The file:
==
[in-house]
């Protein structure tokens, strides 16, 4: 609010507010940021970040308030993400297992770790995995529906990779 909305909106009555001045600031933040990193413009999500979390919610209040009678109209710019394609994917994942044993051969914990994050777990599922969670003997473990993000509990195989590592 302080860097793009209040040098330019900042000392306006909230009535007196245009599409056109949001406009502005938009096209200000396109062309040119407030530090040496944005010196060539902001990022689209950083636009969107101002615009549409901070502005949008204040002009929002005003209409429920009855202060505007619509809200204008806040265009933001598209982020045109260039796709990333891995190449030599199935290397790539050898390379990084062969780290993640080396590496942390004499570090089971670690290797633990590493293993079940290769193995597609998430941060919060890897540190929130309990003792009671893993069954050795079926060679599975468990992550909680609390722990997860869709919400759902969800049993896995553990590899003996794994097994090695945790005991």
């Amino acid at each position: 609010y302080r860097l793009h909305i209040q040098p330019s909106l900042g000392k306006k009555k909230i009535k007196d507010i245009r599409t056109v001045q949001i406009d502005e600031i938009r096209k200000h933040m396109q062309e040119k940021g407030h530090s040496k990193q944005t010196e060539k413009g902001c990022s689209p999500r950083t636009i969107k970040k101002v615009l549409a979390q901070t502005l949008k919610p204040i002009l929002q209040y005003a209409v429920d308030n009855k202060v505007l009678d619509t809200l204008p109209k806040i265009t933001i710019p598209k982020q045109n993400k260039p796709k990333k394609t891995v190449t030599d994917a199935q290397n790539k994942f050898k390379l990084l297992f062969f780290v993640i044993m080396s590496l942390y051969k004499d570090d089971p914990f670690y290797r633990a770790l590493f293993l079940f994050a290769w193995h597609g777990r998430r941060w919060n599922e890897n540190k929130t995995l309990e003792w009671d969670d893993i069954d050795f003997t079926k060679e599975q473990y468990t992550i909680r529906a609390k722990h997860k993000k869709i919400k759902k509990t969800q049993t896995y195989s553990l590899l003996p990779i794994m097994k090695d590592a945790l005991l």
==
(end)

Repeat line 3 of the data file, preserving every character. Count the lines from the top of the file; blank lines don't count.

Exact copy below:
């Amino acid at each position: 609010y302080r860097l793009h909305i209040q040098p330019s909106l900042g000392k306006k009555k909230i009535k007196d507010i245009r599409t056109v001045q949001i406009d502005e600031i938009r096209k200000h933040m396109q062309e040119k940021g407030h530090s040496k990193q944005t010196e060539k413009g902001c990022s689209p999500r950083t636009i969107k970040k101002v615009l549409a979390q901070t502005l949008k919610p204040i002009l929002q209040y005003a209409v429920d308030n009855k202060v505007l009678d619509t809200l204008p109209k806040i265009t933001i710019p598209k982020q045109n993400k260039p796709k990333k394609t891995v190449t030599d994917a199935q290397n790539k994942f050898k390379l990084l297992f062969f780290v993640i044993m080396s590496l942390y051969k004499d570090d089971p914990f670690y290797r633990a770790l590493f293993l079940f994050a290769w193995h597609g777990r998430r941060w919060n599922e890897n540190k929130t995995l309990e003792w009671d969670d893993i069954d050795f003997t079926k060679e599975q473990y468990t992550i909680r529906a609390k722990h997860k993000k869709i919400k759902k509990t969800q049993t896995y195989s553990l590899l003996p990779i794994m097994k090695d590592a945790l005991l």